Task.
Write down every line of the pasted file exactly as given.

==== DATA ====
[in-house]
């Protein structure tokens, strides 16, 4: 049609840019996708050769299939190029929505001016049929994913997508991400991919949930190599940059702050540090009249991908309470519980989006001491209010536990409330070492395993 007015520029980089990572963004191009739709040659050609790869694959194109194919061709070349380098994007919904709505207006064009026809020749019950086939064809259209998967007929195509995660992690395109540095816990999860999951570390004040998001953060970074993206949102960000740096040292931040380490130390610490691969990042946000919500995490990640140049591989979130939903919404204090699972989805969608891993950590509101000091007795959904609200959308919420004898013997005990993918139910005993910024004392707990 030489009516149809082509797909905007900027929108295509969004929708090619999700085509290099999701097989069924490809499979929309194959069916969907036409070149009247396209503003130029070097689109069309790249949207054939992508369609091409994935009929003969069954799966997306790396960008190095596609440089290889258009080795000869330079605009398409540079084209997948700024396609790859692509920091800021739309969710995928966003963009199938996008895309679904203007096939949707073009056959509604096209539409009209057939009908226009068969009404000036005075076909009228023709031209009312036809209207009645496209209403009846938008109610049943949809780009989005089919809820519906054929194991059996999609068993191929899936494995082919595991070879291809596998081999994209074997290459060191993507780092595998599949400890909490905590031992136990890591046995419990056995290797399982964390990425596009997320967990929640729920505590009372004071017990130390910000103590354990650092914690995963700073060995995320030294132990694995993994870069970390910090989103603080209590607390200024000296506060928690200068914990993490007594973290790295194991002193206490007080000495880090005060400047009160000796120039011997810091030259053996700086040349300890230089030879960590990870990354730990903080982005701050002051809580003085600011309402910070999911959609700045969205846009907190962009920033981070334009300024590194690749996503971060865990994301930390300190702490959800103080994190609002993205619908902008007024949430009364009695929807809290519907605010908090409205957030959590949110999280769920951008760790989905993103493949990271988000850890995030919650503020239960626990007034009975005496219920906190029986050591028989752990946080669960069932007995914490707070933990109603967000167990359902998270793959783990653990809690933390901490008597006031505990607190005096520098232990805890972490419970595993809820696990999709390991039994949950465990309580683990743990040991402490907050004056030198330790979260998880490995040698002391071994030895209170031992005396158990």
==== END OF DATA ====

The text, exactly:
[in-house]
């Protein structure tokens, strides 16, 4: 049609840019996708050769299939190029929505001016049929994913997508991400991919949930190599940059702050540090009249991908309470519980989006001491209010536990409330070492395993 007015520029980089990572963004191009739709040659050609790869694959194109194919061709070349380098994007919904709505207006064009026809020749019950086939064809259209998967007929195509995660992690395109540095816990999860999951570390004040998001953060970074993206949102960000740096040292931040380490130390610490691969990042946000919500995490990640140049591989979130939903919404204090699972989805969608891993950590509101000091007795959904609200959308919420004898013997005990993918139910005993910024004392707990 030489009516149809082509797909905007900027929108295509969004929708090619999700085509290099999701097989069924490809499979929309194959069916969907036409070149009247396209503003130029070097689109069309790249949207054939992508369609091409994935009929003969069954799966997306790396960008190095596609440089290889258009080795000869330079605009398409540079084209997948700024396609790859692509920091800021739309969710995928966003963009199938996008895309679904203007096939949707073009056959509604096209539409009209057939009908226009068969009404000036005075076909009228023709031209009312036809209207009645496209209403009846938008109610049943949809780009989005089919809820519906054929194991059996999609068993191929899936494995082919595991070879291809596998081999994209074997290459060191993507780092595998599949400890909490905590031992136990890591046995419990056995290797399982964390990425596009997320967990929640729920505590009372004071017990130390910000103590354990650092914690995963700073060995995320030294132990694995993994870069970390910090989103603080209590607390200024000296506060928690200068914990993490007594973290790295194991002193206490007080000495880090005060400047009160000796120039011997810091030259053996700086040349300890230089030879960590990870990354730990903080982005701050002051809580003085600011309402910070999911959609700045969205846009907190962009920033981070334009300024590194690749996503971060865990994301930390300190702490959800103080994190609002993205619908902008007024949430009364009695929807809290519907605010908090409205957030959590949110999280769920951008760790989905993103493949990271988000850890995030919650503020239960626990007034009975005496219920906190029986050591028989752990946080669960069932007995914490707070933990109603967000167990359902998270793959783990653990809690933390901490008597006031505990607190005096520098232990805890972490419970595993809820696990999709390991039994949950465990309580683990743990040991402490907050004056030198330790979260998880490995040698002391071994030895209170031992005396158990």